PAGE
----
Afghanistan Analysts Network – English

Political Landscape

The Fate of the Village Councils: The Emirate’s effort to institute hegemony over rural Afghanistan

Jelena Bjelica AAN Team 2 min

Afghanistan’s Community Development Councils (CDCs), which were established under the Islamic Republic by the National Solidarity Programme (NSP) and its successor Citizen’s Charter, have been abolished by the Islamic Emirate of Afghanistan (IEA). Government bodies have been told to coordinate economic projects with ulema councils instead. Afghanistan, however, has a longstanding tradition of grassroots, collective, decision-making and problem-solving bodies called shuras or village councils that long predate the CDCs. These shuras have played a crucial role in village life, praised, for example, by the late anthropologist Louis Dupree, for carrying “the country safely over its post-1933 internal power crises.” AAN’s Jelena Bjelica and the AAN team interviewed villagers across Afghanistan between November 2022 and June 2024 to learn how their shuras had fared under IEA rule. Many interviewees reported that even before the ban, their shuras had become non or barely functional, ignored by a government which prefers to work with village heads, often ones it has handpicked.

A Community Development Council (CDC) meeting in Herat province. Source: National Solidarity Programme/Flickr, 15 November 2010
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The picture that emerged from our research was of the slow demise of village councils/CDCs (interviewees tended to use the terms interchangeably) since the Islamic Emirate returned to power. It has preferred to work with individuals or groups, either head men (maleks or arbabsor ulema councils, which, in general, it had appointed or at least approved. 

Even before Amir Hibatullah Akhundzada’s May 2024 abolishment of the CDCs, the Emirate’s intentions had been discernible in the way it had diminished and marginalised the councils, in many cases, rendering them inactive. In addition, very few shuras had managed to keep their female members -–both the NSP and Citizens Charter programmes had mandated the equal participation of women in the CDCs. However, more than half of our interviewees rued this loss, if only for practical reasons, such as the shura’s inability to ascertain and address issues concerning women in the community.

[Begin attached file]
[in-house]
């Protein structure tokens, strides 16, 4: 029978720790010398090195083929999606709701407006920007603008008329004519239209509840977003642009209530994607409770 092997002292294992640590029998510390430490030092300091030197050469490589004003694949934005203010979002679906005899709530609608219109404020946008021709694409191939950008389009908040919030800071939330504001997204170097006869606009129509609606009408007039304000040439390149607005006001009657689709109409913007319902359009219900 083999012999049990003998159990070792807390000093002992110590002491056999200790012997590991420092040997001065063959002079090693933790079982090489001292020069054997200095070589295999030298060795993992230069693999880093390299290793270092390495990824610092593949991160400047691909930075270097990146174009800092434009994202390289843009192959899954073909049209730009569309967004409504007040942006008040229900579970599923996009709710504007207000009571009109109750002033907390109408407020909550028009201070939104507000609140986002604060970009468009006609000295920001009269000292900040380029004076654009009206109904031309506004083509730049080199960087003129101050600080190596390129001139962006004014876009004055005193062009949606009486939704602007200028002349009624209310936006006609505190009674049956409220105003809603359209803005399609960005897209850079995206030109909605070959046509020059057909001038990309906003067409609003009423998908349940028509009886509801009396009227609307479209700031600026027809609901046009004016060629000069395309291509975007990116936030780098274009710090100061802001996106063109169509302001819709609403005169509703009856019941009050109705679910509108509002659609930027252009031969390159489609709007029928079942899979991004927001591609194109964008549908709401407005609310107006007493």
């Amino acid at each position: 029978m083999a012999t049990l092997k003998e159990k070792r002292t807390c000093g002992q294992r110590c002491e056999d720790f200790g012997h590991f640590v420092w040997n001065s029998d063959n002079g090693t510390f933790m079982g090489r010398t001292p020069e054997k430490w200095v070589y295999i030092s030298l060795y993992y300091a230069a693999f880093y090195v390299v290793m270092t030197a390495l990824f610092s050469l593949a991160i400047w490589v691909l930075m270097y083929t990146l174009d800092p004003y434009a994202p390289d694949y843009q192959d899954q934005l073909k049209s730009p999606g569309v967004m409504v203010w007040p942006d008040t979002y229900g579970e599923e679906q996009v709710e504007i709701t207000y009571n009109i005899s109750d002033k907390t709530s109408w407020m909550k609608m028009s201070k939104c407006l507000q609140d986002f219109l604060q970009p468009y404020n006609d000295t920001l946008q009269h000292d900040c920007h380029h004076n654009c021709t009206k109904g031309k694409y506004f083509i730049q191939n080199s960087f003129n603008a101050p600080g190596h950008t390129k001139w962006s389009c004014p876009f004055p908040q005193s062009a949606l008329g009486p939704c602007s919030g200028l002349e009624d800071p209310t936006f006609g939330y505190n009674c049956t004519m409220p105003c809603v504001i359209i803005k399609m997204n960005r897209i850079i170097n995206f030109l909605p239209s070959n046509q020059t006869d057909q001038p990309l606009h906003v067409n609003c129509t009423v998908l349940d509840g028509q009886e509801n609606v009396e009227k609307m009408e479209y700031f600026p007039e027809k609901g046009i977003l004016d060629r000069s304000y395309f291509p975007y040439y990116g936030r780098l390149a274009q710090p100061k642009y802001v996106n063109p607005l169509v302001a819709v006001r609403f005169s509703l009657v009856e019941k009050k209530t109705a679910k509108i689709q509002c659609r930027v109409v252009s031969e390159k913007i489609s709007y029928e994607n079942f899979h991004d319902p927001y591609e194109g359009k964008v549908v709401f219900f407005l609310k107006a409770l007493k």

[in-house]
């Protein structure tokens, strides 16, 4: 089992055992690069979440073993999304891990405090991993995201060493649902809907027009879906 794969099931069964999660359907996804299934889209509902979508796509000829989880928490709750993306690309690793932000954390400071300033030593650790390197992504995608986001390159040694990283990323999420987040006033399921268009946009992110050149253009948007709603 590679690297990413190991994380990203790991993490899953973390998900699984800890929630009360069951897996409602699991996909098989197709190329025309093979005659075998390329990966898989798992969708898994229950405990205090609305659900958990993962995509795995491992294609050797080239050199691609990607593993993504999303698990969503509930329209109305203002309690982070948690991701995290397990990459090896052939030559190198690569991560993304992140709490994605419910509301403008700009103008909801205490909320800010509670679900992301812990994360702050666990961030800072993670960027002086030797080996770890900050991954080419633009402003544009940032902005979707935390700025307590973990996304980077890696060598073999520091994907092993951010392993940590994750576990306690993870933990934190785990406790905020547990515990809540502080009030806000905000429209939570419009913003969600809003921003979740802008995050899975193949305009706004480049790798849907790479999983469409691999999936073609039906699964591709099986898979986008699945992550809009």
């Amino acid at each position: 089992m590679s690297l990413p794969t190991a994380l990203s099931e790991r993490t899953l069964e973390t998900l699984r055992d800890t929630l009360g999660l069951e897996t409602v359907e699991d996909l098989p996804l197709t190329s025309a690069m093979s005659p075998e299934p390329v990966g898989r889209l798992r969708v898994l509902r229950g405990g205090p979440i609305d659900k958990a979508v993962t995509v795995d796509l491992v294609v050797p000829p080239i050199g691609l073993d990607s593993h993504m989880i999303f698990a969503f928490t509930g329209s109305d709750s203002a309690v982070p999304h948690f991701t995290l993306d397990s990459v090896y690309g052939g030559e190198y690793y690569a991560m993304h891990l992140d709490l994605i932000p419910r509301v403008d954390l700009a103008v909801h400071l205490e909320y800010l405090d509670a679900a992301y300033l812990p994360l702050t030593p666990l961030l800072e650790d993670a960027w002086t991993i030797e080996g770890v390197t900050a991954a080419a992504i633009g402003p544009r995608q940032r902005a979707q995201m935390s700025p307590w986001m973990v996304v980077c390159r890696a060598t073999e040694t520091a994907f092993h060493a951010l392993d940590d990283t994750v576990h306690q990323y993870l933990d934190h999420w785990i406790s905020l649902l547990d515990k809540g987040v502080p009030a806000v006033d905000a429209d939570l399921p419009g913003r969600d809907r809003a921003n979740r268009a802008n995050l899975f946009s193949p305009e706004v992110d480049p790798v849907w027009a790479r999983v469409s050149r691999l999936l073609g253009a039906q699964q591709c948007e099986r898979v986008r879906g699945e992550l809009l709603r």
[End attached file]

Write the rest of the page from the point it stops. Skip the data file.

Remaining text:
The letter abolishing CDCs also indicated that future delivery of aid would have to be coordinated with ulema councils. NGOs, the World Bank and United Nations agencies, which have premised their work on working with CDCs, may now face problems. The relationship between the Emirate and the aid industry was already fraught. Navigating this latest blow to what many aid actors had considered a mechanism for ensuring equitable, local aid distribution will take some careful footwork.

Over the past century, shuras have undergone many changes, but one thing has remained a constant– they have always been a bridge between the community and external players – shielding, negotiating and trying to get resources. The Emirate’s move to abolish the shuras in favour of state-appointed or approved head men or ulema councils points to a redrawing of local-level power dynamics.

Whether this is a final nail in the coffin of Afghanistan’s village councils does, however, seem unlikely. In rural Afghanistan, shuras have survived the test of time because of their centrality to village life. They did not begin with the Soviet occupation or the Islamic Republic and it is highly questionable whether they will cease to exist with the IEA’s order to abolish them. 

Whatever the future brings, if history is any indication, shuras will re-emerge as an integral part of Afghanistan’s social fabric as key local self-organised and self-governing structures. Once the initial jolt of the Amir’s ban has faded, we may see village shuras, as before, reinventing themselves under a new banner and perhaps with redefined horizons.

Edited by Roxanna Shapour and Kate Clark 


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CDC Citizens Charter NSP shura village councils

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